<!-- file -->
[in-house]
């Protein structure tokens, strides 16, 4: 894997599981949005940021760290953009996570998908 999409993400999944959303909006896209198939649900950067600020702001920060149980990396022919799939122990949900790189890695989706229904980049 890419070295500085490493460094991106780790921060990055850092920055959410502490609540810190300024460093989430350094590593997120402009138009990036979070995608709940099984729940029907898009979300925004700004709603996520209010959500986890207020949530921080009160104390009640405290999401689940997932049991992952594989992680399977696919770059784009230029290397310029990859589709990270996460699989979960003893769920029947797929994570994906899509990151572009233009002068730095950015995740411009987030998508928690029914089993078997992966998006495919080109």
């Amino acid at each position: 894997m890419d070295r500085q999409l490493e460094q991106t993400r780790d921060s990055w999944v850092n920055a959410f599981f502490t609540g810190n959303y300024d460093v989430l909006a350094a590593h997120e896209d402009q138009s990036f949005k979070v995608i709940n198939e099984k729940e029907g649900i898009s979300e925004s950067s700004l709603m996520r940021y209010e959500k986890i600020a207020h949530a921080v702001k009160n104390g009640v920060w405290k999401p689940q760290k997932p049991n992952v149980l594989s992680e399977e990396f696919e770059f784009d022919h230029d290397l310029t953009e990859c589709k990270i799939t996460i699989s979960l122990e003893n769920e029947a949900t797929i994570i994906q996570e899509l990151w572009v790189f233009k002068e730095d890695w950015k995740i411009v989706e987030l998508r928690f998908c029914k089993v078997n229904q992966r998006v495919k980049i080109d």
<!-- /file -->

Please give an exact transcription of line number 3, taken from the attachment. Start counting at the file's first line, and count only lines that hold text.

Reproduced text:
């Amino acid at each position: 894997m890419d070295r500085q999409l490493e460094q991106t993400r780790d921060s990055w999944v850092n920055a959410f599981f502490t609540g810190n959303y300024d460093v989430l909006a350094a590593h997120e896209d402009q138009s990036f949005k979070v995608i709940n198939e099984k729940e029907g649900i898009s979300e925004s950067s700004l709603m996520r940021y209010e959500k986890i600020a207020h949530a921080v702001k009160n104390g009640v920060w405290k999401p689940q760290k997932p049991n992952v149980l594989s992680e399977e990396f696919e770059f784009d022919h230029d290397l310029t953009e990859c589709k990270i799939t996460i699989s979960l122990e003893n769920e029947a949900t797929i994570i994906q996570e899509l990151w572009v790189f233009k002068e730095d890695w950015k995740i411009v989706e987030l998508r928690f998908c029914k089993v078997n229904q992966r998006v495919k980049i080109d």